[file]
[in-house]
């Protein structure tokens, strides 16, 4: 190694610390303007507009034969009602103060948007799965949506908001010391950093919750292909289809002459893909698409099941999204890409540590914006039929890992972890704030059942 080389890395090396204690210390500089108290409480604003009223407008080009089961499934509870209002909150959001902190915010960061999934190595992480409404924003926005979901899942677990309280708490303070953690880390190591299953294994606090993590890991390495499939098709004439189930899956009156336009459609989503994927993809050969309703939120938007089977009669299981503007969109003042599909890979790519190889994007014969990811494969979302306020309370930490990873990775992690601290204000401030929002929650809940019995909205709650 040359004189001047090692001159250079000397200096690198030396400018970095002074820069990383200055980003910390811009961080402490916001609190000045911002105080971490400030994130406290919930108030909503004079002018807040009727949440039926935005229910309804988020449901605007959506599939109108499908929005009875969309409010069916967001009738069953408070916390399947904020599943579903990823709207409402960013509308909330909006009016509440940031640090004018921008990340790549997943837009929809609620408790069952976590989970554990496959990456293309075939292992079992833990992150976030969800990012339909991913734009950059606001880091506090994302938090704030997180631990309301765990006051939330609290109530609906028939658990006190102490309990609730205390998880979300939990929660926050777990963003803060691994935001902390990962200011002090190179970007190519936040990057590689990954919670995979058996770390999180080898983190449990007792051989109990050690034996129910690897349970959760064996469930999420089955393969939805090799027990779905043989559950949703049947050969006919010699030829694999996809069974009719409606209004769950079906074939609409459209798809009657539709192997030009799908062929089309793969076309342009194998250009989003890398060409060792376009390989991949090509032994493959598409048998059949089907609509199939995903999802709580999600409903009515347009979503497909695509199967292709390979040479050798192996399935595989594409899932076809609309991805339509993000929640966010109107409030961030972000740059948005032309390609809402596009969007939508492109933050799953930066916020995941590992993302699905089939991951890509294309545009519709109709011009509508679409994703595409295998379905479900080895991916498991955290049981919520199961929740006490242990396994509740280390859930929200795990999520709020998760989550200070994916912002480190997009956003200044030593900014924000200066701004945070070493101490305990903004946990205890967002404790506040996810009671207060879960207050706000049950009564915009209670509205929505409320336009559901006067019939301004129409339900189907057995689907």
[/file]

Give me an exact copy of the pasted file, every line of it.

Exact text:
[in-house]
């Protein structure tokens, strides 16, 4: 190694610390303007507009034969009602103060948007799965949506908001010391950093919750292909289809002459893909698409099941999204890409540590914006039929890992972890704030059942 080389890395090396204690210390500089108290409480604003009223407008080009089961499934509870209002909150959001902190915010960061999934190595992480409404924003926005979901899942677990309280708490303070953690880390190591299953294994606090993590890991390495499939098709004439189930899956009156336009459609989503994927993809050969309703939120938007089977009669299981503007969109003042599909890979790519190889994007014969990811494969979302306020309370930490990873990775992690601290204000401030929002929650809940019995909205709650 040359004189001047090692001159250079000397200096690198030396400018970095002074820069990383200055980003910390811009961080402490916001609190000045911002105080971490400030994130406290919930108030909503004079002018807040009727949440039926935005229910309804988020449901605007959506599939109108499908929005009875969309409010069916967001009738069953408070916390399947904020599943579903990823709207409402960013509308909330909006009016509440940031640090004018921008990340790549997943837009929809609620408790069952976590989970554990496959990456293309075939292992079992833990992150976030969800990012339909991913734009950059606001880091506090994302938090704030997180631990309301765990006051939330609290109530609906028939658990006190102490309990609730205390998880979300939990929660926050777990963003803060691994935001902390990962200011002090190179970007190519936040990057590689990954919670995979058996770390999180080898983190449990007792051989109990050690034996129910690897349970959760064996469930999420089955393969939805090799027990779905043989559950949703049947050969006919010699030829694999996809069974009719409606209004769950079906074939609409459209798809009657539709192997030009799908062929089309793969076309342009194998250009989003890398060409060792376009390989991949090509032994493959598409048998059949089907609509199939995903999802709580999600409903009515347009979503497909695509199967292709390979040479050798192996399935595989594409899932076809609309991805339509993000929640966010109107409030961030972000740059948005032309390609809402596009969007939508492109933050799953930066916020995941590992993302699905089939991951890509294309545009519709109709011009509508679409994703595409295998379905479900080895991916498991955290049981919520199961929740006490242990396994509740280390859930929200795990999520709020998760989550200070994916912002480190997009956003200044030593900014924000200066701004945070070493101490305990903004946990205890967002404790506040996810009671207060879960207050706000049950009564915009209670509205929505409320336009559901006067019939301004129409339900189907057995689907």